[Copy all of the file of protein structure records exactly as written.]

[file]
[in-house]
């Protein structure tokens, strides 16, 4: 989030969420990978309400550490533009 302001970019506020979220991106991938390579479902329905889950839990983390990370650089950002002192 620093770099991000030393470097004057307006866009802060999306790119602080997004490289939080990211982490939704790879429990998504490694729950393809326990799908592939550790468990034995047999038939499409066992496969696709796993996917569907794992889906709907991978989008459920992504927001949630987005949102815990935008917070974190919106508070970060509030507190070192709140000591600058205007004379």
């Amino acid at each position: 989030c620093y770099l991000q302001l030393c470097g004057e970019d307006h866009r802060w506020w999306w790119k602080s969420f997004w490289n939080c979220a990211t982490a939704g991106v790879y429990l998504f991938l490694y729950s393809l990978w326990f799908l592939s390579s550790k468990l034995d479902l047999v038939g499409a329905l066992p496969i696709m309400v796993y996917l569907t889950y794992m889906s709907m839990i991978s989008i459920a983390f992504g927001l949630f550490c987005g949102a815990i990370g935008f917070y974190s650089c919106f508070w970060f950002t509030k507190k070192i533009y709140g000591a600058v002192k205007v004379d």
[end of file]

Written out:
[in-house]
């Protein structure tokens, strides 16, 4: 989030969420990978309400550490533009 302001970019506020979220991106991938390579479902329905889950839990983390990370650089950002002192 620093770099991000030393470097004057307006866009802060999306790119602080997004490289939080990211982490939704790879429990998504490694729950393809326990799908592939550790468990034995047999038939499409066992496969696709796993996917569907794992889906709907991978989008459920992504927001949630987005949102815990935008917070974190919106508070970060509030507190070192709140000591600058205007004379």
């Amino acid at each position: 989030c620093y770099l991000q302001l030393c470097g004057e970019d307006h866009r802060w506020w999306w790119k602080s969420f997004w490289n939080c979220a990211t982490a939704g991106v790879y429990l998504f991938l490694y729950s393809l990978w326990f799908l592939s390579s550790k468990l034995d479902l047999v038939g499409a329905l066992p496969i696709m309400v796993y996917l569907t889950y794992m889906s709907m839990i991978s989008i459920a983390f992504g927001l949630f550490c987005g949102a815990i990370g935008f917070y974190s650089c919106f508070w970060f950002t509030k507190k070192i533009y709140g000591a600058v002192k205007v004379d």